By ALEXANDRA SILVER
Just yesterday, a young boy who was attending a middle school in Nevada, wounded two students, shot and killed his teacher and then proceeded to kill himself in a random act of violence.
This is a devastating story as a little under a year ago, 26 people were killed at Sandy Hook Elementary School in Newtown, Conn. Although the shooter was much younger in this case, the concept of mental illness is still at the forefront of our minds.
Is violence directly linked to mental illness’ and ‘are all mentally ill people potentially dangerous’ are the questions circulating through the news media and in every household after the recent shooting in both Nevada and Connecticut.
Many researchers, psychologists and news programs immediately turned to the idea that untreated mental illness and our countries failing mental health system are the main reasons these massacres occur.
We ask ourselves many questions; are these mass murders preventable? If our society was more accepting to responding to the issue of mental illness, could we prevent school, mall, and movie theater shootings? Many of us are afraid to reference mental illness as a cause for violence, as we do not want to insult or put blame on those who do in fact have a mental illness.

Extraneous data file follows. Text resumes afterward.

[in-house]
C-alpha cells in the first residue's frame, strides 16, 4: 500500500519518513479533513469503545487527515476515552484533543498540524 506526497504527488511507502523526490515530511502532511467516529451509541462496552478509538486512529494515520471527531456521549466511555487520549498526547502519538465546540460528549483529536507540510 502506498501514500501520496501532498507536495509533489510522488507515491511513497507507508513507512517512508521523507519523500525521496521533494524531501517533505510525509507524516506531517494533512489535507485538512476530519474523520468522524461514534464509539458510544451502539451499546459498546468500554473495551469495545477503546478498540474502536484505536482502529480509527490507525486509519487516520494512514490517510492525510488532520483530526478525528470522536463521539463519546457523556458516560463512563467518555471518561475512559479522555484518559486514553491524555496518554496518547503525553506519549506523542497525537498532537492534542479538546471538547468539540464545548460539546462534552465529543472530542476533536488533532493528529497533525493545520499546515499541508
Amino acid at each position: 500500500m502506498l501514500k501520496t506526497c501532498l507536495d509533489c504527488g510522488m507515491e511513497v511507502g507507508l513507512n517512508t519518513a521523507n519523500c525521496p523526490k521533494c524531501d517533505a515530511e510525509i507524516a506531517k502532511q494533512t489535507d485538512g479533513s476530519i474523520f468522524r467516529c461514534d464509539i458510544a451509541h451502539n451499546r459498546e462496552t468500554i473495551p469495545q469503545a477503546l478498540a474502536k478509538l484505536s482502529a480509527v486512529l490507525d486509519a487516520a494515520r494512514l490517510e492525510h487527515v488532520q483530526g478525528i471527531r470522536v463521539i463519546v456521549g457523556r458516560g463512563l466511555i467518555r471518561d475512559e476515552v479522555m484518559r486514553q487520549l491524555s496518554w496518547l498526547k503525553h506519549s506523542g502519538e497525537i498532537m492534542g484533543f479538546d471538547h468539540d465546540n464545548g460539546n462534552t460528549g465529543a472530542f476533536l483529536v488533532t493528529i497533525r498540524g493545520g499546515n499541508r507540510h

There are certain disorders, which can create manic behavior, while other mental illnesses are harmless to others. By accusing those with mental illness, we are successfully convincing the public that all those who suffer from one are dangerous and capable of killing others. This idea, of course, is false, but our country faces the challenge of preventing these issues.